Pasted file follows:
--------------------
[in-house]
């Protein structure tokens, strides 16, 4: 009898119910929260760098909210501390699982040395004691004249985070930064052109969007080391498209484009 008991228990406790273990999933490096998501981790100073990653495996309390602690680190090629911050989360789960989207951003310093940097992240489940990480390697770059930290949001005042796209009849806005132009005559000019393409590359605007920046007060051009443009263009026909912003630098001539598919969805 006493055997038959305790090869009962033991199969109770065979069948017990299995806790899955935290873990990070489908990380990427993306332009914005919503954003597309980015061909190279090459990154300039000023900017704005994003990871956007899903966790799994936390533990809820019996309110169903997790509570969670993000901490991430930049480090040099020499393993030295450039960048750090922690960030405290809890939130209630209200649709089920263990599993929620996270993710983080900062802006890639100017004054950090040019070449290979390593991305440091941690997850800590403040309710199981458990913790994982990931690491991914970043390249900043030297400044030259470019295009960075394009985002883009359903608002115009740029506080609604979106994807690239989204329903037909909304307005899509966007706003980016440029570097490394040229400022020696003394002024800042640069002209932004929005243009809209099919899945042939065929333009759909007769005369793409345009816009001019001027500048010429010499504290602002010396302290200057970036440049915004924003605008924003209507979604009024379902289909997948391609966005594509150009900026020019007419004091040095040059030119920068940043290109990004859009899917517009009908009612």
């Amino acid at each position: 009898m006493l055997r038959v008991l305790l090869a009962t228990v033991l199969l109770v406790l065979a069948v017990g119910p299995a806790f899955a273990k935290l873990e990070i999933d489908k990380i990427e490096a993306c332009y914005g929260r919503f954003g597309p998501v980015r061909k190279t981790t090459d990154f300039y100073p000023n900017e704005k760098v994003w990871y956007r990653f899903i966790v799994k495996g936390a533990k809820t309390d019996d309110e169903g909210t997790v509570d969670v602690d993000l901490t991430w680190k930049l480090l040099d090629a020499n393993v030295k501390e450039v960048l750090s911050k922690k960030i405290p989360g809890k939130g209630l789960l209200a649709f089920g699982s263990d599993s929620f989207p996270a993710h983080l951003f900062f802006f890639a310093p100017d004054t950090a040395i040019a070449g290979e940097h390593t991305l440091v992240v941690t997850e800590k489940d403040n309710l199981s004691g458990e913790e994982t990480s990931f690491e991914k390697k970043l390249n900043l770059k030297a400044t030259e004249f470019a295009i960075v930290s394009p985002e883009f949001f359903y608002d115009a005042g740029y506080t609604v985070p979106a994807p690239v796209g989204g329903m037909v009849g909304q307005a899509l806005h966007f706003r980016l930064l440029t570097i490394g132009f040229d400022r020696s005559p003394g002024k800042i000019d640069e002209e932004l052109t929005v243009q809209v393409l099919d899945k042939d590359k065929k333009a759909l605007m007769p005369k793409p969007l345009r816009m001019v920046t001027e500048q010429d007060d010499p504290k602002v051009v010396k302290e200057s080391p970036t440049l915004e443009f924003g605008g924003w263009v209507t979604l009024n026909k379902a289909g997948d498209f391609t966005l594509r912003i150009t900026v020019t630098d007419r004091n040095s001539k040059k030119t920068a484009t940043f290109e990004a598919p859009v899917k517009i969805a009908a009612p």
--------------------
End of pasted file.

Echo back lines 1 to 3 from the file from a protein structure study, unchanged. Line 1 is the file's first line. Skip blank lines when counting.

[in-house]
């Protein structure tokens, strides 16, 4: 009898119910929260760098909210501390699982040395004691004249985070930064052109969007080391498209484009 008991228990406790273990999933490096998501981790100073990653495996309390602690680190090629911050989360789960989207951003310093940097992240489940990480390697770059930290949001005042796209009849806005132009005559000019393409590359605007920046007060051009443009263009026909912003630098001539598919969805 006493055997038959305790090869009962033991199969109770065979069948017990299995806790899955935290873990990070489908990380990427993306332009914005919503954003597309980015061909190279090459990154300039000023900017704005994003990871956007899903966790799994936390533990809820019996309110169903997790509570969670993000901490991430930049480090040099020499393993030295450039960048750090922690960030405290809890939130209630209200649709089920263990599993929620996270993710983080900062802006890639100017004054950090040019070449290979390593991305440091941690997850800590403040309710199981458990913790994982990931690491991914970043390249900043030297400044030259470019295009960075394009985002883009359903608002115009740029506080609604979106994807690239989204329903037909909304307005899509966007706003980016440029570097490394040229400022020696003394002024800042640069002209932004929005243009809209099919899945042939065929333009759909007769005369793409345009816009001019001027500048010429010499504290602002010396302290200057970036440049915004924003605008924003209507979604009024379902289909997948391609966005594509150009900026020019007419004091040095040059030119920068940043290109990004859009899917517009009908009612």
């Amino acid at each position: 009898m006493l055997r038959v008991l305790l090869a009962t228990v033991l199969l109770v406790l065979a069948v017990g119910p299995a806790f899955a273990k935290l873990e990070i999933d489908k990380i990427e490096a993306c332009y914005g929260r919503f954003g597309p998501v980015r061909k190279t981790t090459d990154f300039y100073p000023n900017e704005k760098v994003w990871y956007r990653f899903i966790v799994k495996g936390a533990k809820t309390d019996d309110e169903g909210t997790v509570d969670v602690d993000l901490t991430w680190k930049l480090l040099d090629a020499n393993v030295k501390e450039v960048l750090s911050k922690k960030i405290p989360g809890k939130g209630l789960l209200a649709f089920g699982s263990d599993s929620f989207p996270a993710h983080l951003f900062f802006f890639a310093p100017d004054t950090a040395i040019a070449g290979e940097h390593t991305l440091v992240v941690t997850e800590k489940d403040n309710l199981s004691g458990e913790e994982t990480s990931f690491e991914k390697k970043l390249n900043l770059k030297a400044t030259e004249f470019a295009i960075v930290s394009p985002e883009f949001f359903y608002d115009a005042g740029y506080t609604v985070p979106a994807p690239v796209g989204g329903m037909v009849g909304q307005a899509l806005h966007f706003r980016l930064l440029t570097i490394g132009f040229d400022r020696s005559p003394g002024k800042i000019d640069e002209e932004l052109t929005v243009q809209v393409l099919d899945k042939d590359k065929k333009a759909l605007m007769p005369k793409p969007l345009r816009m001019v920046t001027e500048q010429d007060d010499p504290k602002v051009v010396k302290e200057s080391p970036t440049l915004e443009f924003g605008g924003w263009v209507t979604l009024n026909k379902a289909g997948d498209f391609t966005l594509r912003i150009t900026v020019t630098d007419r004091n040095s001539k040059k030119t920068a484009t940043f290109e990004a598919p859009v899917k517009i969805a009908a009612p």